• G: Jimmer Fredette, BYU: Fredette led the Cougars to a 3-0 week, averaging 24.0 ppg, 4.7 apg, and 3.0 spg, which included a number of crucial baskets in two close BYU wins.
  • F: Kris Joseph, Syracuse: Joseph shook off some early season struggles. He scored 22 points in a win over Michigan, then went for 16 second half points, finishing with 19, as the Orange beat Georgia Tech in the finals of the Legends Classic.
  • F: Terrence Jones, Kentucky: Kentucky went 2-1 in the Maui, but after their disastrous performance against UConn, some fans left unsatisfied. Jones, however, was terrific, averaging 23.0 ppg, 11.3 rpg, and 3.3 bpg for the tournament.
  • C: Keith Wright, Harvard: Wright averaged 21.5 ppg, 9.5 ppg, 3.5 apg, 3.0 bpg in a 2-0 week. Harvard knocked off Colorado this week.
  • Bench: CJ McCollum, Lehigh; Chace Stanback, UNLV; Adrian Oliver, SJSU; Kenneth Faried, Morehead State; Jamie Skeen, VCU

Team of the Week: UNLV Runnin’ Rebels

After last season ended, the talk of the MWC was BYU and Jimmer Fredette. Early in the season, the toast of the league has been San Diego State after the Aztecs went into Spokane and beat Gonzaga. And, of course, there was the obligatory “wait until New Mexico gets Drew Gordon” references. UNLV, on the other hand, started the season out without star Tre’Von Willis and was, for the most part, the afterthought when discussing four potential bids for the conference.

But UNLV has put those thoughts on hold. Heading into the 76 Classic in Anaheim coming off of a 68-65 win over Wisconsin, the Rebels had a ton of confidence, and that roll continued with their impressive showing out west. UNLV knocked off Tulsa, Murray State, and Virginia Tech en route to the tournament title. More impressive, they did it with Willis looking slow and out of shape. There are few teams in the country as fu to watch as UNLV. They play with essentially four guards (Chace Stanback gets the majority of his minutes as a power forward) and press for 40 minutes. At every spot on the perimeter, they have athletes that can shoot, penetrate, and pass the ball. This club understands what they want to do on each offensive possession. This could very well be the best team in the MWC, which is saying quite a bit.

The Atlantic 10 could be in trouble this season. We already noted Xavier’s troubles early in the season. Temple, the only ranked team in the Old Spice Classic, ended up losing two of their three games, and not in impressive fashion either. They were dropped by Cal in a game the Owls looked largely uninterested in, then they proceeded to lose to a Texas A&M team that lost to Boston College who lost to Yale. Ok, that doesn’t mean much, but a 1-2 performance in a tournament with a field that was largely mediocre is not a good sign for a team that was expected to be the best in the Atlantic 10.

And then there is Dayton. If we had an award for worst team of the week, that would go to the Flyers. Dayton lost to Cincinnati 68-34, and it wasn’t even that close. At one point in the second half, the score was 56-19. This is the same Cincinnati team that will likely finish well done in the bottom half of the Big East. Charlotte, URI, and St. Louis have all looked unimpressive as well.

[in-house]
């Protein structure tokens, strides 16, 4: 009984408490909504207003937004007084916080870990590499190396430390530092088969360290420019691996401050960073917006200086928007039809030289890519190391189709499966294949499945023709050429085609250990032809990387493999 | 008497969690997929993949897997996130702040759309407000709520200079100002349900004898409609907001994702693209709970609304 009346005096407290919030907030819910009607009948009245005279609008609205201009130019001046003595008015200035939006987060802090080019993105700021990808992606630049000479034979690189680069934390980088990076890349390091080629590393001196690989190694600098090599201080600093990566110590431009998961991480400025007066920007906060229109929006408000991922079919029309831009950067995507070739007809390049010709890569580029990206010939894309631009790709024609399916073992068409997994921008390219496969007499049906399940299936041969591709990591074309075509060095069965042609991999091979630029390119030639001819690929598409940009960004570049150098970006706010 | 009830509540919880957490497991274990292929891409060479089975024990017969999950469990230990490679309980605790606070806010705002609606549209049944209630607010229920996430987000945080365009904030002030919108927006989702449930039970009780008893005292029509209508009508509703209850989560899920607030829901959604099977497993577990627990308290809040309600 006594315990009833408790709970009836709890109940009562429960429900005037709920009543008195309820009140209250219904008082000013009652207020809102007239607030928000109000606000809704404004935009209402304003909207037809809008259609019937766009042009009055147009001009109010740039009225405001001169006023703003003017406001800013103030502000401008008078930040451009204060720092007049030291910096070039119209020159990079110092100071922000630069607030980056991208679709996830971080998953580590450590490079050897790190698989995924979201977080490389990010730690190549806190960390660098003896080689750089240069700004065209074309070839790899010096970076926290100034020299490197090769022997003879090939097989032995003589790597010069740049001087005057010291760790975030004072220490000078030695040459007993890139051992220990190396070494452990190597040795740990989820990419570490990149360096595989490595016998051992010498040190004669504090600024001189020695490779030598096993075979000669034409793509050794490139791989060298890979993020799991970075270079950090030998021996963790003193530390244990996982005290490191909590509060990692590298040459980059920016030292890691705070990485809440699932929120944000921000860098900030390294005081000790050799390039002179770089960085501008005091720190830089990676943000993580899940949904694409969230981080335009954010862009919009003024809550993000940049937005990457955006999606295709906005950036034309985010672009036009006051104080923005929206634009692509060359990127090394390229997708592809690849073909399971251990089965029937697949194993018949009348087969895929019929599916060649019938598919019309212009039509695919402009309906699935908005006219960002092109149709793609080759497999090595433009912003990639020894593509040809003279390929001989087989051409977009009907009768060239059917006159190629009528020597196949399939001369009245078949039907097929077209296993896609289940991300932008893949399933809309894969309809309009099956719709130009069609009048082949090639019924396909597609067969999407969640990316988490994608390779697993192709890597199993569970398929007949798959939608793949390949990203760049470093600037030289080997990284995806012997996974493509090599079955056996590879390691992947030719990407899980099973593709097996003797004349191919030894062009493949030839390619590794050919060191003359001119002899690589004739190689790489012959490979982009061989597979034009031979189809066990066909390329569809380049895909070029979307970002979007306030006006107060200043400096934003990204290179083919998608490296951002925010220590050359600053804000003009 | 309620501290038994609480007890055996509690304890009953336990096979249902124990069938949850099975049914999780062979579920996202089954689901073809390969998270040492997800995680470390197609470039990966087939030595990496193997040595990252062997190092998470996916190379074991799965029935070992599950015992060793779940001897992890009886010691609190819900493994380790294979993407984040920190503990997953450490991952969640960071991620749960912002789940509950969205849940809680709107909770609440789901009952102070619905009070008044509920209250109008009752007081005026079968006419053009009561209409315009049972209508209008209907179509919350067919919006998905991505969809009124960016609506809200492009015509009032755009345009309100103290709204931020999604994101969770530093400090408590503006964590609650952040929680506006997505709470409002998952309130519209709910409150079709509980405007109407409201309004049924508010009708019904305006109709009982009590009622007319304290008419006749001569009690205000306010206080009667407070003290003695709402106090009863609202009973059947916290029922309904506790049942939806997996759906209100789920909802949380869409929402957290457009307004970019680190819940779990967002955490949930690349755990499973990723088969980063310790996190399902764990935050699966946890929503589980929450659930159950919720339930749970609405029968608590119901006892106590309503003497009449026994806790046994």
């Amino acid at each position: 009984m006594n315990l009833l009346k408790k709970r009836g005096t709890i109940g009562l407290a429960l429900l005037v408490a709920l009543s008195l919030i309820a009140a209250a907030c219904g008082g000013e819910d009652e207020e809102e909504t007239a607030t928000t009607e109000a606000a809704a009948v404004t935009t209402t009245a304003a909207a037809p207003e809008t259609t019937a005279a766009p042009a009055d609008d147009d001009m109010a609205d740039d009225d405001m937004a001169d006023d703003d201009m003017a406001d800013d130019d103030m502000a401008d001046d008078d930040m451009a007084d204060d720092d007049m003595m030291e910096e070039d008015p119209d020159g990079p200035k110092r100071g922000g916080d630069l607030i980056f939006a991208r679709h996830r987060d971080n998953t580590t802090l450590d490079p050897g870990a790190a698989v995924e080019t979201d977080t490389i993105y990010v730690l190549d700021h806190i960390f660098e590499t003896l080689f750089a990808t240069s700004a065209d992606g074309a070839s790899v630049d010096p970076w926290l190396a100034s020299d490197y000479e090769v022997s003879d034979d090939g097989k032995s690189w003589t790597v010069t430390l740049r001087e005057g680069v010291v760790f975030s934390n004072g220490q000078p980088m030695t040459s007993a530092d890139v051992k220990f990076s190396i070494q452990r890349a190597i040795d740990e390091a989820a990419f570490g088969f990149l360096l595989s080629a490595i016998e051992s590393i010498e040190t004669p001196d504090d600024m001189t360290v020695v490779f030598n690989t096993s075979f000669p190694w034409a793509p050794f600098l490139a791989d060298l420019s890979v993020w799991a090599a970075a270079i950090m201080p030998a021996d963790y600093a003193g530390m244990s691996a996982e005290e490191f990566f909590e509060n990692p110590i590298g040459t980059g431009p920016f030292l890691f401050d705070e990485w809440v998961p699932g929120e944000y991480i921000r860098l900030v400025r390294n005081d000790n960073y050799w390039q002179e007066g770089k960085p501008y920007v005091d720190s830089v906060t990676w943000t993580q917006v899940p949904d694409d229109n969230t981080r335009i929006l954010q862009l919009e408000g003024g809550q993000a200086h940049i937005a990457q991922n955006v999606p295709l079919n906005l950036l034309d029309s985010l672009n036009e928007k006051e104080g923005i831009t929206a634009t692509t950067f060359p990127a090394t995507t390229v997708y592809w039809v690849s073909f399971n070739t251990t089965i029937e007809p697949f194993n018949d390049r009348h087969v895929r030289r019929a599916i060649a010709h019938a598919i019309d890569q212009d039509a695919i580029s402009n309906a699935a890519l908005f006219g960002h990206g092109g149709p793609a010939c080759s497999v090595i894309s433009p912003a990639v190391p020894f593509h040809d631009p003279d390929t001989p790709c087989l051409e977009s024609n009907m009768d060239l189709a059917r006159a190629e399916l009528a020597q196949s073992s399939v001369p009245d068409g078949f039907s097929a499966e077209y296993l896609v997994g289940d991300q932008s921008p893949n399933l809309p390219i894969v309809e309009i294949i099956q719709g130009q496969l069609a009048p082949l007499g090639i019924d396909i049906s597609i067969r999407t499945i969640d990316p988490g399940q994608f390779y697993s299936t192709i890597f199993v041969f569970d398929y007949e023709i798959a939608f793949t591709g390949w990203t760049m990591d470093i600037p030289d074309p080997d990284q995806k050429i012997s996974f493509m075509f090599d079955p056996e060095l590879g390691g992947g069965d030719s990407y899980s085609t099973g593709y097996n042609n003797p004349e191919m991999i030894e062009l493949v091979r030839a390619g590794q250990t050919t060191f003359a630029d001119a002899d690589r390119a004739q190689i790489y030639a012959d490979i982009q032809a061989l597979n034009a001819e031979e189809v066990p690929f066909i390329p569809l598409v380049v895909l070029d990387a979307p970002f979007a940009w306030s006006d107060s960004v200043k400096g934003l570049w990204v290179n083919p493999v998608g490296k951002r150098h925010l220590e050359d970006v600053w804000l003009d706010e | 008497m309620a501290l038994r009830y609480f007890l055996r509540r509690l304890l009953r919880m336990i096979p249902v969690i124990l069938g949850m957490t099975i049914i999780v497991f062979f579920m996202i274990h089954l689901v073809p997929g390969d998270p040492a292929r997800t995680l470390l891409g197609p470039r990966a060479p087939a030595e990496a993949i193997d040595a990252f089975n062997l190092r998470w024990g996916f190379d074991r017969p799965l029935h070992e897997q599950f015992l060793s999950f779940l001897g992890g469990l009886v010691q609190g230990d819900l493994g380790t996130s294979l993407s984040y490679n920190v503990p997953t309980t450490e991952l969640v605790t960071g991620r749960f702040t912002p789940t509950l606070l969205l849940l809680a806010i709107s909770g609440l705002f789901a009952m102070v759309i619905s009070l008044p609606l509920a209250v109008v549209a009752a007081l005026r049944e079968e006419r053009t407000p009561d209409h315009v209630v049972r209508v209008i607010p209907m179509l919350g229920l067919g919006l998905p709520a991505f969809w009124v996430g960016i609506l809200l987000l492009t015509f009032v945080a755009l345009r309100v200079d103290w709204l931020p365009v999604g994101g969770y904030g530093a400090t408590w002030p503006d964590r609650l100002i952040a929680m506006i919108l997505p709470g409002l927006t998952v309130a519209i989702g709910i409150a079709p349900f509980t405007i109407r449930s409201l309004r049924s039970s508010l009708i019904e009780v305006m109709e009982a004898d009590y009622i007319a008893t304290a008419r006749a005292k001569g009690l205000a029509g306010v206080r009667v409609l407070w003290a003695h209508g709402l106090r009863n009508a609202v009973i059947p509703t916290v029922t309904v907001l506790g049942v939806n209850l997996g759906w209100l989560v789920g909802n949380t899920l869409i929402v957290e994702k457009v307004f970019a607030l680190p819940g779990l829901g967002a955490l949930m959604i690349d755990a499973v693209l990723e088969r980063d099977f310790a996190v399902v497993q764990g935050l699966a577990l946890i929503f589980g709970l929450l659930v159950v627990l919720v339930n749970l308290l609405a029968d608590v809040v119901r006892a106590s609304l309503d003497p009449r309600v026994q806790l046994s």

If there is any saving grace, its that Richmond went into Chicago and knocked off Purdue. But that same Richmond team also has a double overtime loss to Iona on their resume this season. So there’s that.

While the A-10 struggles, the Big East looks like they may have been slept on this season. Seven teams in the conference either won or made the finals of their respective early season tournament:

  • UConn beat Wichita State and upset Michigan State and Kentucky to win the Maui Invitational.
  • Syracuse beat Michigan and Georgia Tech to win the Legends Classic.
  • Notre Dame notched wins over Georgia, Cal, and Wisconsin to with the Old Spice Classic.
  • St. John’s beat Arizona State in the finals of the Great Alaska Shootout.
  • Pitt won the Coaches vs. Cancer Classic by beating Maryland and Texas in NYC.
  • Georgetown won the Charleston Classic with a win over NC State in the finals.
  • Villanova lost to Tennessee in the finals of the Preseason NIT.
  • West Virginia beat Vanderbilt in the Puerto Rico Tip-Off before losing to Minnesota in the finals.

Everyone know about Pitt and Villanova coming into the season. Everyone expected good things from Georgetown, Syracuse, and West Virginia. But with Louisville’s impressive start, UConn and Notre Dame’s big tournament wins, and Marquette, Seton Hall, and St. John’s still waiting in the wings, the Big East looks like they will once again have a deep conference with quite a few tournament teams.

The Old Spice Classic managed to set records on back-to-back days for offensive futility. On Thursday, Wisconsin and Manhattan slogged their way to a 17-10 score at the half. The 27 points were the fewest ever scored in the first half since the advent of the shot clock. The previous record came on January 8th, 2003, when Ole Miss took a 15-13 lead into the break against South Carolina. It got worse the next night, as Notre Dame took a 21-5 lead into the half against Cal. The Bears, who came one point away from the record for the worse half in the shot-clock era (Savannah State scored four points in the second half against Kansas State), were 2-25 from the field and didn’t score a point for the last 10:44 of the half. They had twice as many turnovers (11) as points (5), and more than four times as many fouls (9) as field goals (2).